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How can learning providers and employers collaborate to ensure that people have the skills they need to thrive in a new era of work? What do global leaders in innovation perceive as being most important when it comes to learning? Why do schools need to be careful when exploring options for online and technology-based learning?
Welcome to this week's post. Inside, we explore how skills shortages are inspiring new forms of collaboration between community colleges and employers, and why traditional academic pathways and credentialing may no longer be relevant. We also share what one global leader thinks learning should look like, and why the educational technology industry faces challenges in the marketplace and what this means for teachers.
The future of learning and work will likely involve increasingly technical tasks with rapidly evolving and changing skillsets. The level of education required is post-high school diploma but not quite four year degree material, and developing this skill level has traditionally fallen to community colleges.
This article shares how employers have often been reluctant to work with community colleges, but this appears to be changing out of necessity. Apple and Facebook are forming relationships with community institutions, and companies are expanding their internal training divisions in collaboration with external partners such as community colleges.
Such is the need for qualified people in future, the idea is that companies jointly develop a talent pipeline to grow entire industries, rather than simply competing with each other for the best people. Google's IT Support Certificate Programme is a good example of how this might work in practice. Google has put together a consortium of 20 major companies that have agreed to recognise this qualification and hire graduates (if needed), and Google runs the programme with no profit to keep costs down for students.
The result is close collaboration between learning providers and employers and between employers - something we're going to need to see a lot more of to meet an ever-growing skills shortage that is likely to accelerate. The implications for learning are that education must not exist in a bubble - it has to be connected to the real world, and not just on a superficial level. This relationship must start early, with schools involving their learning communities - not just families and caregivers, but authentically involving organisations and businesses so that students have the opportunity to find out what they do and understand how they work.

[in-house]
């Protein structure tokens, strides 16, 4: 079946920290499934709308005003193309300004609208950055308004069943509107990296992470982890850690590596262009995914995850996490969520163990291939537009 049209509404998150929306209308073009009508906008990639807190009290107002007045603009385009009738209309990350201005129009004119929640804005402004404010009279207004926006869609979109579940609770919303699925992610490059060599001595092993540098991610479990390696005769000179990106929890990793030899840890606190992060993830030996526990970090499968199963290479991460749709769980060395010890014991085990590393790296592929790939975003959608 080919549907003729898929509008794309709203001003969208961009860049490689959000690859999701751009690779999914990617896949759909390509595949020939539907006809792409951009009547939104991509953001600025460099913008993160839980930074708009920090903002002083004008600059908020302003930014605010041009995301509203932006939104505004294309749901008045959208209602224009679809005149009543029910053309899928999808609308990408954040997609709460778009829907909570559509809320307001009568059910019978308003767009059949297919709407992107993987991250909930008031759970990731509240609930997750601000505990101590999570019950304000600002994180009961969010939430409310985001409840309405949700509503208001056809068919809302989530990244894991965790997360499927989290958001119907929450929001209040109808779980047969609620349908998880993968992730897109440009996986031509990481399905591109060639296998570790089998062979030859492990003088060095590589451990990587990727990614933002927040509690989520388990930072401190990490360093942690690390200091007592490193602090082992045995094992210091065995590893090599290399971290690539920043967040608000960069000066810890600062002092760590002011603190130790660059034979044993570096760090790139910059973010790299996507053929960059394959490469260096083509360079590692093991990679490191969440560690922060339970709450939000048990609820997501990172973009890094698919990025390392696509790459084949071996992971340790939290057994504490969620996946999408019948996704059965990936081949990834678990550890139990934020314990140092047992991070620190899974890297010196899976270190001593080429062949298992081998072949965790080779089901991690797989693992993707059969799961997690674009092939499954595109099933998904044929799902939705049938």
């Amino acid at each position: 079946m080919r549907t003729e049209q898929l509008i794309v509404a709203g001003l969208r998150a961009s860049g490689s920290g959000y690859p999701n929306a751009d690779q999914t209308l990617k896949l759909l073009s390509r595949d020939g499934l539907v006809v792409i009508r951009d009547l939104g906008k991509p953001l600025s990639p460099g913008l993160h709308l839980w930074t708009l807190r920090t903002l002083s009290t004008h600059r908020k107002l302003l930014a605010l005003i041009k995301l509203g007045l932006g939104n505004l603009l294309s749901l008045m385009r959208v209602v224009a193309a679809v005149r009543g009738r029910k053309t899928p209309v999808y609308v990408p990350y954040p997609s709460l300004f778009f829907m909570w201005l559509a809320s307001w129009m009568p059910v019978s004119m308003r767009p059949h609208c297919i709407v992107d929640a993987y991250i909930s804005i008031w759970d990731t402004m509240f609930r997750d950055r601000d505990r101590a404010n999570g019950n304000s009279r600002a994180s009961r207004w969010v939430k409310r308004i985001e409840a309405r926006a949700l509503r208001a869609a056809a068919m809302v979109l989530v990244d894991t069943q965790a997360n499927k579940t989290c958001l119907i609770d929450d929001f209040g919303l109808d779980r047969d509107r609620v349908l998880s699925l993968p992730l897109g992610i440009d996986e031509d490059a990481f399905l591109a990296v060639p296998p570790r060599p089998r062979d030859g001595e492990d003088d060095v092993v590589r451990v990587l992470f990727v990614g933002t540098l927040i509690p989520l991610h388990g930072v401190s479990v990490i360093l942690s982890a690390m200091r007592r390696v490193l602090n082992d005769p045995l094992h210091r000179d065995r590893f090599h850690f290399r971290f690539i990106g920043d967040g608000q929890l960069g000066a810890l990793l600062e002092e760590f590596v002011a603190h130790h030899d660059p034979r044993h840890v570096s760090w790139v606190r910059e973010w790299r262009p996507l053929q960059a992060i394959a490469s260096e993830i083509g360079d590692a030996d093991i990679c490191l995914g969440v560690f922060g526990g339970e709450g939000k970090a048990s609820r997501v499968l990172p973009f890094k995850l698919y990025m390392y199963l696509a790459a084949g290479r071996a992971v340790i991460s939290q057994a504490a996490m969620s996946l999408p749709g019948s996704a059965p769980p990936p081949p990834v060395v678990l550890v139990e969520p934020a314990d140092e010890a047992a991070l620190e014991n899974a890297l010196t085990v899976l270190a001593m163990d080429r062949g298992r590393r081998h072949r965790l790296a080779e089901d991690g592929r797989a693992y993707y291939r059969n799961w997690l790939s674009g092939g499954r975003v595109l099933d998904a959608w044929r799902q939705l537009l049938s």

Elon Musk has an interesting take on what learning should look like. He has quietly developed a school of about 50 students as a result of wanting more for his own children's learning. So far, so normal, but this school breaks a few barriers aside from its emphasis on inquiry and project-based learning:
1. There are no sports, music or languages.
2. There is a heavy emphasis on science, math, engineering and ethics.
3. The students write about half of the curriculum themselves, and can opt out of whatever they're not interested in.
4. More traditional-style lessons include creative writing and computer science.
5. There is no testing or grading at all - only authentic feedback during the learning process and of whatever product or solution is produced.
It's an interesting concept: learning is relevant and practical with a high degree of collaboration, the students are engaged and motivated, and engaging with and trying to solve actual challenges that the world faces.
But without the likes of sports, languages and music is it a balanced programme? Does that even matter? Is this the type of learning we need to see? If so, why? Leave your thoughts in the comments - let's start a discussion.
A key emerging aspect of personalised learning is the provision of online learning programmes that provide instruction based on need, with differentiation and extension for students. Surprisingly, one of the major players in this market, TenMarks by Amazon, has announced that it's winding down it's operations effective June 30th, 2019.
Amazon acquired TenMarks for an undisclosed amount in 2013, and was at that time in use by 25,000 schools in 7000 districts. It was part of Amazon's strategy to become a major player in the education market, and the decision to close is unexpected as many were expecting further acquisitions following the expansion of the TenMarks service to include writing in 2017.
Amazon is likely to continue exploring opportunities within the education market with app building and cloud storage offerings, but its decision to wind down TenMarks following a review hints at challenges at making it financially self-sustaining.
So what are the implications for learning? We can think of a couple to start:
a. Schools may need to start paying more for online learning services if the free or low-cost model is not viable, especially if they do not want their students targeted by advertising.
b. Decisions to shut down lower-performing business units are routine within the tech. industry, but can cause major disruption for teachers and students.
c. How essential are these programmes in realising learning that is focused on the particular needs of individual students? Are they absolutely necessary, or a 'nice to have'?
As we've seen in previous posts, the ed. tech. industry has faced many challenges in entering the education market, and it will be interesting to see which service the current users of TenMarks migrate to. It is apparent that educational technology and AI-driven learning will continue to grow in scale and complexity, but the question of who pays and how will remain.
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